The other day on my blog (onelazyrobotblog.com) I did a round-up of my top 5 favorite books of 2015. Of those listed, only one (The Red by Linda Nagata) got its birth as an independently published work, which isn’t necessarily a good representation of all the great indie stories I read in the past year simply because I spent more of my time delving into the short stories/novellas of the indie community rather than their full-length novelized efforts.
So, when I put together my top 5 books of 2015, I intentionally left short stories/novellas off the list with the idea that I’d go ahead and lay that out for ya’ll here at The Leighgendarium. So, without further adieu, here are my Top-7 short stories of 2015 listed in no particular order.
Well, we might as well kick it off with a bang, yeah? Michael Patrick Hicks stormed onto the scene in 2015 with a number of stories each in its own way worthy of making a top-whatever list. For me, however, Revolver (originally published in Lucas Bale’s anthology No Way Home) really stands above. Not because the prose is visceral like a knife in the gut, or because the main character is a poor, painfully relatable soul at the end of her rope (or barrel, if you please), and it’s not because the world building is a vision of a dystopian future so terrifying in its potential reality that it makes me want to move to the moon.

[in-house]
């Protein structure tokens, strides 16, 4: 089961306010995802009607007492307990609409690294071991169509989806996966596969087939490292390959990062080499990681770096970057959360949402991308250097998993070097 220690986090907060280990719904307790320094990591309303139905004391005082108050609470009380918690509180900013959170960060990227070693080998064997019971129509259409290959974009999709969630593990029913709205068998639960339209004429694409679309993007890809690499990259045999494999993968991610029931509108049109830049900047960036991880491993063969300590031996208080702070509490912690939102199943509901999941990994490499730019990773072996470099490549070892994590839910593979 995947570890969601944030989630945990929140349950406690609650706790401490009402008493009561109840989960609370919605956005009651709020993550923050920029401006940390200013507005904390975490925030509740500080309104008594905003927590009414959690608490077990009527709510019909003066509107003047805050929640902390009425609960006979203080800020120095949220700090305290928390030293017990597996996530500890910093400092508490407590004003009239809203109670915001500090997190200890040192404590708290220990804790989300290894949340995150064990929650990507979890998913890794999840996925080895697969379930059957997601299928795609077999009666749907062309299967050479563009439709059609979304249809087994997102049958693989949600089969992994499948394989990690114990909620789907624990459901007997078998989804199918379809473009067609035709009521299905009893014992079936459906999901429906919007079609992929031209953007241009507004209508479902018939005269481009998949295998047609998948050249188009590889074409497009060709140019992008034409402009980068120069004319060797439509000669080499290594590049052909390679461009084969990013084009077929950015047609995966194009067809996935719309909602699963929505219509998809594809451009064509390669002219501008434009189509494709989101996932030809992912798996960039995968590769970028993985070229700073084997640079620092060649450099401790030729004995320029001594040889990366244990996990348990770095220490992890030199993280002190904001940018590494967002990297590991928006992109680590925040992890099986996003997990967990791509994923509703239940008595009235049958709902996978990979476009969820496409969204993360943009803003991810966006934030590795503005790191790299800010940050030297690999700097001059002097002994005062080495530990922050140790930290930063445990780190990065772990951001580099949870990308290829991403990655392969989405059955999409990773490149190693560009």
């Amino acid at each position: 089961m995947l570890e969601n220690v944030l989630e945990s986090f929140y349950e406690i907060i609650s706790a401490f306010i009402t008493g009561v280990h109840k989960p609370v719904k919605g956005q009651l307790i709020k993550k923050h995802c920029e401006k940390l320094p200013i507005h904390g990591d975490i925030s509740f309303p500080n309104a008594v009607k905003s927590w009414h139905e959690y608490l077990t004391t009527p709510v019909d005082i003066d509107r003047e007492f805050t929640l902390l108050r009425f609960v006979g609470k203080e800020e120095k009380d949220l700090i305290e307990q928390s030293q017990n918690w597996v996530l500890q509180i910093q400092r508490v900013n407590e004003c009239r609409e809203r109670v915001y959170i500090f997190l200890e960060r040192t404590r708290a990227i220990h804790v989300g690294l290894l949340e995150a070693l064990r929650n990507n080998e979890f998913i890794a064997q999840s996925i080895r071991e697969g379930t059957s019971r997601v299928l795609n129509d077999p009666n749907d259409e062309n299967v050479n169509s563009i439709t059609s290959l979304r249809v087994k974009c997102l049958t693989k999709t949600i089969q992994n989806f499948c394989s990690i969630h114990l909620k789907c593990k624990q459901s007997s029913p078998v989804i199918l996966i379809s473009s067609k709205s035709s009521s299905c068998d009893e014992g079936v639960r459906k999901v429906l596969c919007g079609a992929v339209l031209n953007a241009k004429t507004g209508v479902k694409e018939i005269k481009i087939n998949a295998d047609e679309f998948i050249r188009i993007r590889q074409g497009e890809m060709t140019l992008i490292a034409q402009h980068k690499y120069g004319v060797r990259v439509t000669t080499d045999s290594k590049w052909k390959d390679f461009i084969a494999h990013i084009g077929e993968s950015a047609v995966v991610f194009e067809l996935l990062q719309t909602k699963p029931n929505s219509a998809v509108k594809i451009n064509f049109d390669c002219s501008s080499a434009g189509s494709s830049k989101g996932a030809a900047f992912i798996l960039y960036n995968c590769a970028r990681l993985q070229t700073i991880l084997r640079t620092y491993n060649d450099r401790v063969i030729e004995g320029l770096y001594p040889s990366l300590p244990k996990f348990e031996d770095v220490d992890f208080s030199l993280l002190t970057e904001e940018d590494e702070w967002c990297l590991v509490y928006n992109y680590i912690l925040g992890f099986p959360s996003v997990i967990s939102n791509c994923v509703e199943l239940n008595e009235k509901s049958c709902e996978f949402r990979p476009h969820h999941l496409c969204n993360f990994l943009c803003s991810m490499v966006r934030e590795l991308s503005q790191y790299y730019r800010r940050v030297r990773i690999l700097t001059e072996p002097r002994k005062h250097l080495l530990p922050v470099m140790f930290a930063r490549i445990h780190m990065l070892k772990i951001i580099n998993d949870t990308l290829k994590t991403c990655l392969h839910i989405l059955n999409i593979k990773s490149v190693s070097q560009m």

No, these are all fine reasons to love Revolver, but for me, this story makes the list because it is a lesson in authorial bravery like nothing else I read this year. Hicks went out on a limb with this story and–despite how easy it would’ve been to slip up at any moment and devolve into spiraling mania of pedantic proselytizing—told a truly gut twisting, heart wrenching, sphincter squeezing tale of loss and abandonment that stuck with me long after the last page.
Ernie came on my radar after an interview he did with none other than Preston Leigh for The Leighgendarium. In there, Ernie was asked to share an excerpt from his current work in progress. What followed was a paragraph from The Killswitch that so utterly blew my mind that I immediately went out and grabbed a copy of the story. (Just a little lesson to you authors out there who think interviews are a waste of time, by the way).